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The early ‘80s were a fun time during which movie makers would look back to the 1940s for a hook on which to hang their wares; in this case, the swinging tune Pennsylvania 6-5000 made popular by Glenn Miller. I'm not sure if it seems more weird to consider a movie made now using a song from 1980 as its ‘hook' or not, and I don't care. Luckily when I rented this at the ripe old age of 14, I was kind-of heavy into ‘40s music, so it all worked out, didn't it? But where was I?
Oh yes, this goof-ball comedy is all about nostalgia, as it also echoes the fine cinematic achievement known as Abbott and Costello Meet Frankenstein, in its daft plot. Jeff Goldblum and Ed Begley Jr. play a friendly pair of journalists sent to Transylvania by a tabloid newspaper, to investigate rumors of old-school Universal Monsters terrorizing a small town. While there, Goldblum immediately begins putting the moves on a single-mom tourist, Begley embarrasses himself by asking where to find the monsters, and the two set up shop at an empty hotel where they meet a vampire, a wolf-man, a Frankenstein's monster, a mad scientist and more!
Plot is mostly secondary to comic gags in writer/director Rudy De Luca's movie, and when plot rears its ugly head, it can feel a bit intrusive. I mean, even in 1984, did we need the "Can't hurt tourism by announcing our town is overrun by monsters" element? No, we didn't. Thankfully, that particular plot element is almost a throwaway. What's really on display is a by-today's-standards sweet, goofy, at times slow moving cavalcade of gags, held together by good, understated chemistry between Goldblum and Begley.
Goldblum's laid-back confidence doesn't oversell the jokes, while Begley's earnest demeanor adds the right amount of realism. Meanwhile, the supporting cast members, (even many of the non-English speaking Yugoslavian extras) are all spot on. Jeffrey Jones is perfect as the uptight, slightly off kilter mayor of the town, while the help at his about-to-open hotel is perfect. John Byner and Carol Kane play his hunchbacked servants. Kane is smokin' hot in her goofy/sexy role, with her perfect comic timing and moves like a suacy ballerina bouncing off Byner's deadpan suffering. Meanwhile, Michael (Kramer) Richards is totally off the leash as a wanna-be comedian butler. When serving guests breakfast, he invites them to smell the quality of the foods being offered. "Smell everything" he utters unctuously. That, and most of his other bits, are all improv, and the more delightful for it.
Joseph Bologna's Jekyll and Hyde mad scientist makes little sense, and at times Bologna seems to be channelling Gene Wilder from Young Frankenstein, yet he brings such manic intensity to the role, it's hard to complain. And of course there's Geena Davis in her sexy vampire get up. Her acting chops, and almost everything else, are in evidence. Things wrap up as they should, with a so-stupid-it's-hilarious hunch-kid, and everyone figuring out where they should be in life. Dorky tabloid headlines bring us home as the insidious theme-song plays. Mildly innocent, slow and silly comedy shouldn't be this satisfying. If you remember this comedy fondly, give it another spin. This Kino-Lorber Blu-ray release, while somewhat light in extras, is Recommended for those who like to laugh.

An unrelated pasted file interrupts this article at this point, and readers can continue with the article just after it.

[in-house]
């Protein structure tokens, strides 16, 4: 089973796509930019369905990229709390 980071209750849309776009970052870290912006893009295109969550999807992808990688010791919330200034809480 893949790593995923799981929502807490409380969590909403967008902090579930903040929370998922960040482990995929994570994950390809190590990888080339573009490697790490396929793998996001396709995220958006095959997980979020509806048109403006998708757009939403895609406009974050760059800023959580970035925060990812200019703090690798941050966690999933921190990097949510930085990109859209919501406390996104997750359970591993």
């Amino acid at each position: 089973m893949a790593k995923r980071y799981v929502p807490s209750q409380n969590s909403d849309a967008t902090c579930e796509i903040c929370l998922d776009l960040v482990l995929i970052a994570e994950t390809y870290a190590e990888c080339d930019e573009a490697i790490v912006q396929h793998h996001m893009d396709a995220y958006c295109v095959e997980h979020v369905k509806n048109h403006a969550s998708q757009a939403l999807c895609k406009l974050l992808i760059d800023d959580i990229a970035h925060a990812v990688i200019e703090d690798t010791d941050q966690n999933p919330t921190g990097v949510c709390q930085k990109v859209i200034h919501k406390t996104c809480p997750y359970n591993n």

Kino-Lorber delivers this Blu-ray in a 1.85:1 ratio, 1080p AVC, MPEG-4 presentation, which is likely the best image a person might be able to squeeze out of the film without doing a 4k scan of the original negative. Which is fine! The image is pretty good, with details in the foreground and close-up shots quite clear and distinct. Many other aspects of the footage are at times a little on the soft side, and film grain is present, but resolves itself naturally. Overall, the movie appears much better than it would in DVD form, but is just kind of average for a Blu-ray.
Your English Language Audio track is of the DTS-HD Master Audio in Stereo variety, and also does as good as it can. Dialog is clear, clean, and easy to discern, if a little bit harsh and compressed sounding at times, with a relatively limited range. The score and soundtrack elements are mixed in appropriately, and sport a fairly broad range. You'll get tired of the theme song and related ditty that plays over the menu screens pretty fast.
Extras, though slight, add definite value. Three TV Spots and two Theatrical Trailers in addition to other Kino Trailers are on hand, as well as are English Subtitles. The Commentary Track (ported over from a previous DVD release) with director DeLuca and visual consultant Steve Haberman is pretty exemplary. The pair winds through scene-specific comments and general production notes that are entertaining and revelatory, while sometimes laying back to let the audio play, enabling viewers to understand what they're talking about. I don't mind saying this track makes me love the movie even more. I won't give away anything, except to say that the things that make this movie work were often opposite DeLuca's intentions, many of the comedy scenes consist of straight-up improv, and that Golblum (and many others in the cast) weren't even second or third choice for casting! Considering all that, DeLuca played the hand he was dealt very well.
Transylvania 6-5000 is a real throw-back to 1940s madcap comedy. Though at times not as sprightly as modern audiences might like, the simmering, low-key silliness on display is quite delightful, and performances are roundly fantastic. Fans of the movie should be pleased with the visual upgrade. Extras include a handful of trailers and a commentary track ported over from an earlier DVD release. Newcomers to the movie, and those who don't already own the DVD, should find this Recommended.